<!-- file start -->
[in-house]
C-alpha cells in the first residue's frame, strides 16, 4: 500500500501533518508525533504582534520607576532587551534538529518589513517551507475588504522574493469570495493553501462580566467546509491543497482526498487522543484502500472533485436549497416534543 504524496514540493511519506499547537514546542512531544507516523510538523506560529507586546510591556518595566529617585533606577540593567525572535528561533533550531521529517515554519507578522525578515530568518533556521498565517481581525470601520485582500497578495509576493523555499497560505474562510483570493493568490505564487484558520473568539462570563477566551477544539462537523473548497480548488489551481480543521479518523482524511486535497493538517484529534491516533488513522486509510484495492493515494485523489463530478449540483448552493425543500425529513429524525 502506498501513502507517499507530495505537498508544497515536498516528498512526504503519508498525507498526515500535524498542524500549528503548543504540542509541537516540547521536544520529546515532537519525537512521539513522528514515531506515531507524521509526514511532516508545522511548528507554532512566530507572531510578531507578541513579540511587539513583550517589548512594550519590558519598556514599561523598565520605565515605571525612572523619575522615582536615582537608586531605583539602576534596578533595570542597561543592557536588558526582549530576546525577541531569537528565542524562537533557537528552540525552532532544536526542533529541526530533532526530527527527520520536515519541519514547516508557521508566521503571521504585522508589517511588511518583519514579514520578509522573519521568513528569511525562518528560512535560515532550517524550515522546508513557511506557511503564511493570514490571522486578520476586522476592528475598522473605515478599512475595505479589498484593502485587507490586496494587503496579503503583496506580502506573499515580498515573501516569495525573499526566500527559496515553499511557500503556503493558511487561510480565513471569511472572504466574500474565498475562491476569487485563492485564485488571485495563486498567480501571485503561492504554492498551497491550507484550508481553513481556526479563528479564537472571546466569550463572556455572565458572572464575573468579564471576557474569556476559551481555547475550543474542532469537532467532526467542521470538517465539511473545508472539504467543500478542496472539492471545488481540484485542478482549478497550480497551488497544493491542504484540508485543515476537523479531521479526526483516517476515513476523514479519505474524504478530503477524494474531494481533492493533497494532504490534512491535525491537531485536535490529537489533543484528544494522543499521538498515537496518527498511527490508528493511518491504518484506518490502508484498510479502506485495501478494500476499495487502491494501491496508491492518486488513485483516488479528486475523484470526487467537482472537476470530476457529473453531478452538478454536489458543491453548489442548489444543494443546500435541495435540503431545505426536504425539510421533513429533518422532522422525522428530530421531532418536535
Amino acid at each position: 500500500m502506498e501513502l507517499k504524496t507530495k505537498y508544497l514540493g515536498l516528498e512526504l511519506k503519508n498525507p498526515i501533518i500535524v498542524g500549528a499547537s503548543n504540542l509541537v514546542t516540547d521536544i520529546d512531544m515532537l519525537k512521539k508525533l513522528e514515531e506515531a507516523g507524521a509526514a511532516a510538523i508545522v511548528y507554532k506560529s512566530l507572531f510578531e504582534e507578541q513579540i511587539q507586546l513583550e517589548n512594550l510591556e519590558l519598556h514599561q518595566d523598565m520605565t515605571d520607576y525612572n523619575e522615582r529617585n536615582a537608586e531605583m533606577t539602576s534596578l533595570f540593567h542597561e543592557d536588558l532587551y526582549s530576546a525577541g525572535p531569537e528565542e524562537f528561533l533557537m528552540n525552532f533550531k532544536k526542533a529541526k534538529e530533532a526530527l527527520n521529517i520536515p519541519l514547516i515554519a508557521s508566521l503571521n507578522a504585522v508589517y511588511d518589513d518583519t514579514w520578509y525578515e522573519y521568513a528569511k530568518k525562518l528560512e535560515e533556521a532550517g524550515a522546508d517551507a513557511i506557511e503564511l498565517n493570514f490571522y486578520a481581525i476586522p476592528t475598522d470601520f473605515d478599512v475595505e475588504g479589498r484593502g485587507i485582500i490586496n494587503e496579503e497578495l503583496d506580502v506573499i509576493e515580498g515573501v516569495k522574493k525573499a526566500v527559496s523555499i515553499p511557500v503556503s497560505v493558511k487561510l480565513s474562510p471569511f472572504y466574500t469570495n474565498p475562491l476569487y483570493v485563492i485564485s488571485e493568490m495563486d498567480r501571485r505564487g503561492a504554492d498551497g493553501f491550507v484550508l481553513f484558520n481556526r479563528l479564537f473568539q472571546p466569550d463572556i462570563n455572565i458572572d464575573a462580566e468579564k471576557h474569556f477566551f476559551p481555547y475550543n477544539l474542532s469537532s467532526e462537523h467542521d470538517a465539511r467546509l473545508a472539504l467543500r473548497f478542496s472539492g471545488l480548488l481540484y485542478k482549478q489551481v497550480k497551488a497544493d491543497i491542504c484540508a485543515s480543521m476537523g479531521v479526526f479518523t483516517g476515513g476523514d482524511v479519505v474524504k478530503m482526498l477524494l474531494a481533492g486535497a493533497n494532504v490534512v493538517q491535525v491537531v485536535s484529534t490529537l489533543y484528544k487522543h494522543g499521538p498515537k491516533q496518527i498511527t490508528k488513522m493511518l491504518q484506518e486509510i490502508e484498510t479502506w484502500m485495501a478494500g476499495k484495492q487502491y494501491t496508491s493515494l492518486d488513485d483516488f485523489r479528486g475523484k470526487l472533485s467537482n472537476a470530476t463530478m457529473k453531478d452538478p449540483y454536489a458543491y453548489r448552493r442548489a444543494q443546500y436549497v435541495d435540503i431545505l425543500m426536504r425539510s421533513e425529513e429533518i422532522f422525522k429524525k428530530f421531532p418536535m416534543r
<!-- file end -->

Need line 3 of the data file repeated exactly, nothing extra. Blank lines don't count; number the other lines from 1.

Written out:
Amino acid at each position: 500500500m502506498e501513502l507517499k504524496t507530495k505537498y508544497l514540493g515536498l516528498e512526504l511519506k503519508n498525507p498526515i501533518i500535524v498542524g500549528a499547537s503548543n504540542l509541537v514546542t516540547d521536544i520529546d512531544m515532537l519525537k512521539k508525533l513522528e514515531e506515531a507516523g507524521a509526514a511532516a510538523i508545522v511548528y507554532k506560529s512566530l507572531f510578531e504582534e507578541q513579540i511587539q507586546l513583550e517589548n512594550l510591556e519590558l519598556h514599561q518595566d523598565m520605565t515605571d520607576y525612572n523619575e522615582r529617585n536615582a537608586e531605583m533606577t539602576s534596578l533595570f540593567h542597561e543592557d536588558l532587551y526582549s530576546a525577541g525572535p531569537e528565542e524562537f528561533l533557537m528552540n525552532f533550531k532544536k526542533a529541526k534538529e530533532a526530527l527527520n521529517i520536515p519541519l514547516i515554519a508557521s508566521l503571521n507578522a504585522v508589517y511588511d518589513d518583519t514579514w520578509y525578515e522573519y521568513a528569511k530568518k525562518l528560512e535560515e533556521a532550517g524550515a522546508d517551507a513557511i506557511e503564511l498565517n493570514f490571522y486578520a481581525i476586522p476592528t475598522d470601520f473605515d478599512v475595505e475588504g479589498r484593502g485587507i485582500i490586496n494587503e496579503e497578495l503583496d506580502v506573499i509576493e515580498g515573501v516569495k522574493k525573499a526566500v527559496s523555499i515553499p511557500v503556503s497560505v493558511k487561510l480565513s474562510p471569511f472572504y466574500t469570495n474565498p475562491l476569487y483570493v485563492i485564485s488571485e493568490m495563486d498567480r501571485r505564487g503561492a504554492d498551497g493553501f491550507v484550508l481553513f484558520n481556526r479563528l479564537f473568539q472571546p466569550d463572556i462570563n455572565i458572572d464575573a462580566e468579564k471576557h474569556f477566551f476559551p481555547y475550543n477544539l474542532s469537532s467532526e462537523h467542521d470538517a465539511r467546509l473545508a472539504l467543500r473548497f478542496s472539492g471545488l480548488l481540484y485542478k482549478q489551481v497550480k497551488a497544493d491543497i491542504c484540508a485543515s480543521m476537523g479531521v479526526f479518523t483516517g476515513g476523514d482524511v479519505v474524504k478530503m482526498l477524494l474531494a481533492g486535497a493533497n494532504v490534512v493538517q491535525v491537531v485536535s484529534t490529537l489533543y484528544k487522543h494522543g499521538p498515537k491516533q496518527i498511527t490508528k488513522m493511518l491504518q484506518e486509510i490502508e484498510t479502506w484502500m485495501a478494500g476499495k484495492q487502491y494501491t496508491s493515494l492518486d488513485d483516488f485523489r479528486g475523484k470526487l472533485s467537482n472537476a470530476t463530478m457529473k453531478d452538478p449540483y454536489a458543491y453548489r448552493r442548489a444543494q443546500y436549497v435541495d435540503i431545505l425543500m426536504r425539510s421533513e425529513e429533518i422532522f422525522k429524525k428530530f421531532p418536535m416534543r